I moved to the sticks a decade and a half ago and have never regretted it. Grown used to my own company. That said, occasionally, I miss the city pub scene – haven’t had a decent pint in years (or a Chinese meal), miss the gang, the lock-ins, the diversity of voices (white British, admittedly, albeit a significant Irish contingent). If you know of a ‘rural’ pub worth shit please let me know.

  30. I know, bis.

    I respect his right to believe whatever he wants. I just speak up when he says the ridiculous. I’m atheist, not anti-theist.

  31. When Peter retires, he might travel the UK and explore a new culinary continent: veganism

    Think I might have found a cause of his loneliness….

  32. Full English is going strong at Wetherspoons pubs, and if you want to start some heavy dating sans premarital sex ie no pressure, check out “Katamon swamp”.

    I cracked it. No pressure to have sex before marriage, you perform like a devil when dating women, in multiple!
    —disclaimer, you have to be a rightwinger and wear a skullcap.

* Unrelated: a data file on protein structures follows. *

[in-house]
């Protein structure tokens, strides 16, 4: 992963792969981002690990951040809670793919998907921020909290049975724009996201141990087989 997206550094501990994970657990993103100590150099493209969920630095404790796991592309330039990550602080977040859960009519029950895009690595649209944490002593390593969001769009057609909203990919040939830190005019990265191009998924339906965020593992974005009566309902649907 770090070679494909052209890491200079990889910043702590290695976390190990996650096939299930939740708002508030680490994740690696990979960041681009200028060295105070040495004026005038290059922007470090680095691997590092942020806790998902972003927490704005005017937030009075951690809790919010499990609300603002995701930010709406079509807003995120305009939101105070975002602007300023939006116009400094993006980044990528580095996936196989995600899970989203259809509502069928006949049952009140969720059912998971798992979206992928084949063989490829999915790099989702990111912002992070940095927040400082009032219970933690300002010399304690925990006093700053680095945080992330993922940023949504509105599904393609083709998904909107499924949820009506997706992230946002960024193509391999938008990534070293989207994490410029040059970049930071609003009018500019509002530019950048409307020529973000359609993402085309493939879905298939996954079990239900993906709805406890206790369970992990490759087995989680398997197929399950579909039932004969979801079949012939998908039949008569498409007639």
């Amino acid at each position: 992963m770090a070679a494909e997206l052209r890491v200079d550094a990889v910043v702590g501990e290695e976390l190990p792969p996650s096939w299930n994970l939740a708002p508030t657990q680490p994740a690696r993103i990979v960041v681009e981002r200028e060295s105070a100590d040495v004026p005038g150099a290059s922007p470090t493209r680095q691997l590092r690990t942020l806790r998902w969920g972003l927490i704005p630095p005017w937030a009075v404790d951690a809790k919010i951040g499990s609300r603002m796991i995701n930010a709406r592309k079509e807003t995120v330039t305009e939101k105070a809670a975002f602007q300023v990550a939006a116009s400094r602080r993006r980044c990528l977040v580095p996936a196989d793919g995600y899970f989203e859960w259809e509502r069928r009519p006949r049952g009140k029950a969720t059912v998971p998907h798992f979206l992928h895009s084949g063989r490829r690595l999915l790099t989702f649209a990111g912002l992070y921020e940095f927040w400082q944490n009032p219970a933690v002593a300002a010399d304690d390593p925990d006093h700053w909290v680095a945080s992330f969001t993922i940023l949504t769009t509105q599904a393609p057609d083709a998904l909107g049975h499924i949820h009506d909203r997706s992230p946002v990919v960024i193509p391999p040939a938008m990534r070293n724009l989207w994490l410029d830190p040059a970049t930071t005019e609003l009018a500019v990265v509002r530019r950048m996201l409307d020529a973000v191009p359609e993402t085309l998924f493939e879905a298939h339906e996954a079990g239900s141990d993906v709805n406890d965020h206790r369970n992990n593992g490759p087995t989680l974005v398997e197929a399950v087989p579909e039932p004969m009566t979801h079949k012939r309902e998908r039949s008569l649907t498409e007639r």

33. Just rolled in from my local after a very agreeable early doors session. The food is great but it’s full of standing at the bar drinkers too, 50/50 male & female. It was closed for over a year, as the previous owners couldn’t attract any trade at all. Probably because they were arrogant authoritarian arseholes. Running a pub is fucking hard work and a way of life. Too many people seem to think it’s a 9-5 take the money and run business venture. When the new family took over, made it cosy and welcoming, let the families and the dogs and the muddy walkers back in, offered some great food and ales and worked bloody hard – bingo. Busy pub again. The smoking thing didn’t help pubs, but what really kills a village local is poor management, corporate blandness, shit beer and a stubborn refusal to give people what they want.

  34. @Andrew M

    Opinion pieces by female journalists saying “I was wrong about…” are also rare